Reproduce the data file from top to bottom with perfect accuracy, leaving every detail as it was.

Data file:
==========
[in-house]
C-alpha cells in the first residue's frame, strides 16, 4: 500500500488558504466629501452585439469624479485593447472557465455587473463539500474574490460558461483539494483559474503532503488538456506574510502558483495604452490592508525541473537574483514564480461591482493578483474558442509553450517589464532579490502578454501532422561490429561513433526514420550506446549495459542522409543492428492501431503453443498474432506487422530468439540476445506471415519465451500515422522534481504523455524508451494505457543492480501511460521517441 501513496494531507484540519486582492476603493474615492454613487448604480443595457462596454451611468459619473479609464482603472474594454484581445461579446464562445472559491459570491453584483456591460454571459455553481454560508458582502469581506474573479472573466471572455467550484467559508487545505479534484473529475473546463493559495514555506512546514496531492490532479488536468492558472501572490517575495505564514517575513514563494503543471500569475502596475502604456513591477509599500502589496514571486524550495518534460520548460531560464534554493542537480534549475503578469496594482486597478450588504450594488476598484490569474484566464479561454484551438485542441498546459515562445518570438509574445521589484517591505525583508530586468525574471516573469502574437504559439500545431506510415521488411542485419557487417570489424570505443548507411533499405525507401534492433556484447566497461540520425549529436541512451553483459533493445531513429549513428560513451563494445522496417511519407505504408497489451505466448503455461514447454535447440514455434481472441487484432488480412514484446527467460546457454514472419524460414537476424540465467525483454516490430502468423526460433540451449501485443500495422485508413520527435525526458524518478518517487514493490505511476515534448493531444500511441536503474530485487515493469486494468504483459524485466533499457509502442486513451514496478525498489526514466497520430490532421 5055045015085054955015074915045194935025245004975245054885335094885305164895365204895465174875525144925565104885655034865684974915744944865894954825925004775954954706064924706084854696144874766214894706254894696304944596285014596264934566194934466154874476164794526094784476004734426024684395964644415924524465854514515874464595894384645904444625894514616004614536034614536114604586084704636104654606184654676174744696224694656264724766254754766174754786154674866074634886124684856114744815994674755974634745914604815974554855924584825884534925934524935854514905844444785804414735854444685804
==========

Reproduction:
[in-house]
C-alpha cells in the first residue's frame, strides 16, 4: 500500500488558504466629501452585439469624479485593447472557465455587473463539500474574490460558461483539494483559474503532503488538456506574510502558483495604452490592508525541473537574483514564480461591482493578483474558442509553450517589464532579490502578454501532422561490429561513433526514420550506446549495459542522409543492428492501431503453443498474432506487422530468439540476445506471415519465451500515422522534481504523455524508451494505457543492480501511460521517441 501513496494531507484540519486582492476603493474615492454613487448604480443595457462596454451611468459619473479609464482603472474594454484581445461579446464562445472559491459570491453584483456591460454571459455553481454560508458582502469581506474573479472573466471572455467550484467559508487545505479534484473529475473546463493559495514555506512546514496531492490532479488536468492558472501572490517575495505564514517575513514563494503543471500569475502596475502604456513591477509599500502589496514571486524550495518534460520548460531560464534554493542537480534549475503578469496594482486597478450588504450594488476598484490569474484566464479561454484551438485542441498546459515562445518570438509574445521589484517591505525583508530586468525574471516573469502574437504559439500545431506510415521488411542485419557487417570489424570505443548507411533499405525507401534492433556484447566497461540520425549529436541512451553483459533493445531513429549513428560513451563494445522496417511519407505504408497489451505466448503455461514447454535447440514455434481472441487484432488480412514484446527467460546457454514472419524460414537476424540465467525483454516490430502468423526460433540451449501485443500495422485508413520527435525526458524518478518517487514493490505511476515534448493531444500511441536503474530485487515493469486494468504483459524485466533499457509502442486513451514496478525498489526514466497520430490532421 5055045015085054955015074915045194935025245004975245054885335094885305164895365204895465174875525144925565104885655034865684974915744944865894954825925004775954954706064924706084854696144874766214894706254894696304944596285014596264934566194934466154874476164794526094784476004734426024684395964644415924524465854514515874464595894384645904444625894514616004614536034614536114604586084704636104654606184654676174744696224694656264724766254754766174754786154674866074634886124684856114744815994674755974634745914604815974554855924584825884534925934524935854514905844444785804414735854444685804